NIGHT FEED (sample answer)

NIGHT FEED (sample answer)
The poem I studied was Night Feed by Eavan Boland. The central theme in this poem is
motherhood. The poet describes the innate love a mother has for her child despite the
challenges involved in raising a baby. The poem captures the precious moment a mother
shares alone with her baby during the night feed.
The speaker wakes up at dawn to feed her baby. She describes how the outside world is
only beginning to wake up too ‘the moment daisies open’. The mother does not want to
get up but she doesn’t have a choice because her daughter needs her ‘believe me, this is
your season, little daughter’. The poet tries to illustrate that the baby’s cycle of sleeping
and feeding does not follow a normal daily cycle, which is what makes the mother’s job
so arduous. Nevertheless she carries out her motherly duty with love and affection ‘I
tiptoe in. I lift you up’. The poet knits together two well known sayings to describe how
lucky she feels to be in her situation, despite the early hour ‘this is the hour for the early
bird and me when finder is keeper.’ I think she is saying that perhaps one has to be up
early to get the best from life. Even though she may feel tired she doesn’t want to miss a
minute with her baby.
The speaker also shows great vulnerability when she says ‘this is the best that I can be’.
Although the subject she is speaking to is a baby who can’t understand her, she talks to
her as though the baby can sense the mother’s feelings of anxiety and inadequacy. The
nursery is like a microcosm of the rest of the house. The poet describes herself as a
‘housewife to this nursery where you hold on, dear life’. In doing so she places extra
importance on the role of mothers. Stay at home mothers have the stress of two jobs; that
of minding the children and of looking after the house. However they rarely get credited
for both separately. This quote also shows the fragility and delicacy of a young baby
who holds on to its mother for dear life. It also shows how necessary mothers are to their
babies’ survival.
The brevity of this special moment is captured in the short lines ‘you go back to sleep.
The feed is ended.’ Things go back to normal for the mother who will go about her daily
routine and continue her role in the cycle of life as they ‘begin the long fall from grace.’
I think this refers to the struggles of a mother’s daily work but also the process of
growing up and struggles the mother and baby will encounter in the future. Despite this
realisation, the mother’s last task is to ensure her baby is safe and comfortable and this is
captured in the line ‘I tuck you in’.
(b) I gained some very interesting insights into motherhood from reading this poem. I
can understand how difficult it must be for a sleep-deprived mother to tend to a crying
baby. However this poem shows that the innate love a mother has for her child and the
bond between them is what keeps her going. ‘I crook the bottle. How you suckle!’ The
enthusiasm with which the child drinks her milk diminishes the bad feelings the mother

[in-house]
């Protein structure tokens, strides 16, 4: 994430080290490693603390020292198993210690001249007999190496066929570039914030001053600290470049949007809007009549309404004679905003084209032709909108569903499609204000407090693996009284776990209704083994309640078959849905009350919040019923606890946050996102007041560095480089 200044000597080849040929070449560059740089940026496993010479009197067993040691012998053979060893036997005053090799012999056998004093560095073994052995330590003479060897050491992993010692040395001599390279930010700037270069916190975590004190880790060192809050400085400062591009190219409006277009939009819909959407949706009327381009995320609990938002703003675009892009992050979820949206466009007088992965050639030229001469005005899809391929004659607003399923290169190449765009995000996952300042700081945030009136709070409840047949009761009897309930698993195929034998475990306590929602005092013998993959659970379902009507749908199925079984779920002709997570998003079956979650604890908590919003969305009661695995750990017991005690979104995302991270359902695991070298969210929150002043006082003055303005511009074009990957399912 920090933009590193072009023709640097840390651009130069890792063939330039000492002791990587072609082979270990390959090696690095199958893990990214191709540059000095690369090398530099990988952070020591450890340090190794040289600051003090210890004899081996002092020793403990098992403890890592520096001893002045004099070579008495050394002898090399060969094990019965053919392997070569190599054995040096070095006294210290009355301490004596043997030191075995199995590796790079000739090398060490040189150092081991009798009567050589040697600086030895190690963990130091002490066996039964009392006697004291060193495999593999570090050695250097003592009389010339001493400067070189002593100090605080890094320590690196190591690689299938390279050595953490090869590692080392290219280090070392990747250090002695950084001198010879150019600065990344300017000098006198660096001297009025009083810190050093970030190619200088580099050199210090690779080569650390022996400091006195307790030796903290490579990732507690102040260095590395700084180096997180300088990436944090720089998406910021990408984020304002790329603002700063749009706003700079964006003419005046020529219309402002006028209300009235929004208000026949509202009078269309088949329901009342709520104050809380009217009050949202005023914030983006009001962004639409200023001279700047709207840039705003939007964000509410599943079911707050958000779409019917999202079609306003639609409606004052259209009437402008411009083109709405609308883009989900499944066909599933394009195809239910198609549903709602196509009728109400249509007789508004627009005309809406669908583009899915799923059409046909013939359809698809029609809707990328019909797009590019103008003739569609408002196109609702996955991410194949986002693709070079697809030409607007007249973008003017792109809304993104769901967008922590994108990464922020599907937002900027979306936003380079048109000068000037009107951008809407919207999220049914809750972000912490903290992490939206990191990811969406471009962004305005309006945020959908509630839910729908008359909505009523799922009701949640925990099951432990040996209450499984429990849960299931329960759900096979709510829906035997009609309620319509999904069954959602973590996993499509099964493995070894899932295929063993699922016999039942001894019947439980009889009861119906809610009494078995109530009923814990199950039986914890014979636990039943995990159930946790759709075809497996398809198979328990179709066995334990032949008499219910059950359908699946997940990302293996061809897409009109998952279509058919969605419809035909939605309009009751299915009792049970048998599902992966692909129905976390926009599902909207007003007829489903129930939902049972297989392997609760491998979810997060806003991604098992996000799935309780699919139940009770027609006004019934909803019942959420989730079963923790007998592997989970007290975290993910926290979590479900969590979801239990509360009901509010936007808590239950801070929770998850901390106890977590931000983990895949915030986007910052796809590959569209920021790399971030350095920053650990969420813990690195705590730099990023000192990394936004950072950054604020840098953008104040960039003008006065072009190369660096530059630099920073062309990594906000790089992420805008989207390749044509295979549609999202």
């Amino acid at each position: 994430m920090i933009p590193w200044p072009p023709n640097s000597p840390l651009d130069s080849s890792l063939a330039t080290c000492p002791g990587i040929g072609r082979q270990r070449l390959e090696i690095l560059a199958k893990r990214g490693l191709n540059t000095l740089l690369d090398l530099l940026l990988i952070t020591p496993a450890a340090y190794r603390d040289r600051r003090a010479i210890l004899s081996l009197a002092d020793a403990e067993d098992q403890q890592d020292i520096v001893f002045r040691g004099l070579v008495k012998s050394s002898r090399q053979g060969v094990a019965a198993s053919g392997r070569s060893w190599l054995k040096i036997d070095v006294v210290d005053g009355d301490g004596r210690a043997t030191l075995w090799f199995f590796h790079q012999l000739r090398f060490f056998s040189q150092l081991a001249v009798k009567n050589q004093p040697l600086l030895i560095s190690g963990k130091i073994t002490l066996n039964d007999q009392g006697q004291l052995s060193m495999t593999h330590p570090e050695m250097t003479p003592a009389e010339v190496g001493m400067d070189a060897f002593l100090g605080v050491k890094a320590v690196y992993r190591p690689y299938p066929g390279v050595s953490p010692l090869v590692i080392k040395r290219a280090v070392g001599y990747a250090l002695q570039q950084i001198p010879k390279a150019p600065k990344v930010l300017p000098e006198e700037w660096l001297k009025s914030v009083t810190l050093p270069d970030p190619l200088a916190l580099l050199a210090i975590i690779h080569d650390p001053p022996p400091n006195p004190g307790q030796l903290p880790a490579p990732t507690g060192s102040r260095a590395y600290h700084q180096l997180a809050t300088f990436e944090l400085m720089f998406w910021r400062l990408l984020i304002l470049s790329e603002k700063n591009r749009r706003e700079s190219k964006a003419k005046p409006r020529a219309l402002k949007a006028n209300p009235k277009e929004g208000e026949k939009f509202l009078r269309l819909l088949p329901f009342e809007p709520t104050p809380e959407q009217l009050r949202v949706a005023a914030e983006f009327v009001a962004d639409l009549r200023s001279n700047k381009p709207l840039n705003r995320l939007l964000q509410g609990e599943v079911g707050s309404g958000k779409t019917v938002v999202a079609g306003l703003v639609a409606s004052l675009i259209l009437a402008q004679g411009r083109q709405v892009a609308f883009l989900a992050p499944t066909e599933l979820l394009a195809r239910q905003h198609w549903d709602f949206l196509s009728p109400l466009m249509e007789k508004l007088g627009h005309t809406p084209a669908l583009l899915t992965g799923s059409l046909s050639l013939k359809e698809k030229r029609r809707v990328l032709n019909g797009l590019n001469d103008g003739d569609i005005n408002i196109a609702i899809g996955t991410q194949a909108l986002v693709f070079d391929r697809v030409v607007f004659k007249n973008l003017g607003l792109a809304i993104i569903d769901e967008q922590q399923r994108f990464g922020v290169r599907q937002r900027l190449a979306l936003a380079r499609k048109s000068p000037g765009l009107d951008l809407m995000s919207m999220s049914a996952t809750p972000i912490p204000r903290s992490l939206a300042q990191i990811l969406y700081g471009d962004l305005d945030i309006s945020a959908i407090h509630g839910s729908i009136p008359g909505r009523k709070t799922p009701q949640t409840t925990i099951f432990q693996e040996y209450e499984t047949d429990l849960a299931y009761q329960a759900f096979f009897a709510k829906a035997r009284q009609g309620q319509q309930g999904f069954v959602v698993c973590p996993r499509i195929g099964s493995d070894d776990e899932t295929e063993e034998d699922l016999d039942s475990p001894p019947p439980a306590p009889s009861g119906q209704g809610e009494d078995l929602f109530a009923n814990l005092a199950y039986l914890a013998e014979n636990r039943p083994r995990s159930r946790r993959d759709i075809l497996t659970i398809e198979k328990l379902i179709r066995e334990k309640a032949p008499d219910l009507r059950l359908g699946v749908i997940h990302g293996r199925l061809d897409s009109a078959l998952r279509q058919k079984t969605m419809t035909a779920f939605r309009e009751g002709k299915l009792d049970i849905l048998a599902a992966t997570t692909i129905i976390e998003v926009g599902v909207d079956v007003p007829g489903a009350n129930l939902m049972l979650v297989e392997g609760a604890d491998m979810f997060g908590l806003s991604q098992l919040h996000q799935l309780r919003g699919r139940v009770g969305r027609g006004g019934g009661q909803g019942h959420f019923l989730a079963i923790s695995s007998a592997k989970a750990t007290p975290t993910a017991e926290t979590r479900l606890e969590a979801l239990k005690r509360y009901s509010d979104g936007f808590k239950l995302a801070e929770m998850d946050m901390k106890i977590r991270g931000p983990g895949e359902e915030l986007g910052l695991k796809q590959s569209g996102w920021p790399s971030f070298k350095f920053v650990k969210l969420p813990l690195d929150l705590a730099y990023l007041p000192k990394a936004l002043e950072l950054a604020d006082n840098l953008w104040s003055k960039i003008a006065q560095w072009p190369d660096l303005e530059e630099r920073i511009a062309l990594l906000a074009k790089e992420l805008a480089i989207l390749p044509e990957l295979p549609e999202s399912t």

had at having to get up. I can see that the mother’s ability to tend to her child’s needs is a
very rewarding feeling.
M. Nagle, Colaiste Bride, 2010
The illustration of how a baby’s cycle is totally at odds with the normal course of a day
helped me to appreciate what my mother must have done for me when I was a baby,
‘Earth wakes, you go back to sleep.’ In describing the cycle of nature outside ‘worms
turn, stars go in’, the poet highlighted the transience of time, not only in Nature, but also
in life. This explains why the mother doesn’t want to miss a minute of this precious time
she has together with her baby. So even if the rest of the day is challenging, the night
feed will come around again.
Although I don’t have children myself this poem really helped me appreciate the hard
work and sacrifices mothers make for their babies. It also helped me to understand that
the innate love a mother has for her child is what makes them so protective. Although
this can be frustrating as a teenager sometimes it is something I should be grateful to my
mother for.
Cinders (unseen poem 2010 sample answer)
1. From reading the poem I think that the poet has a very loving, caring and
protective relationship with his daughter. However there is also a sense that their
relationship is fleeting.
The poem describes the father leaving a pantomime with his young daughter. This
shows that the loving father is happy to give his time to doing things that the little
girl enjoys, even if it is on a cold, winter’s night. He shows his protective side
when he says ‘I clutch you tightly for fear you blow away.’ The child is obviously
very young but it seems the father is somewhat over protective of her. Maybe
this is because he is conscious that he looks old enough to be her grandfather ‘and
sensing this, I hold you tighter still.’
The father’s nervousness or lack of confidence is furthered when he describes
how he fumbled with the straps on the baby seat, suggesting that this is all new to
him. The father seems to be panicking about the fact that he hasn’t got enough
time with his precious daughter. It is not clear whether he is ill or has to leave
but he seems to yearn for more time with her and mourns the fact that he won’t
be there to see her ‘dressed for the Ball’ or ‘be on hand to warn you against
Prince Charmings.’
The father in the poem clearly loves and cares for his daughter a great deal but he
is also sad that their relationship will not last forever.
M. Nagle, Colaiste Bride, 2010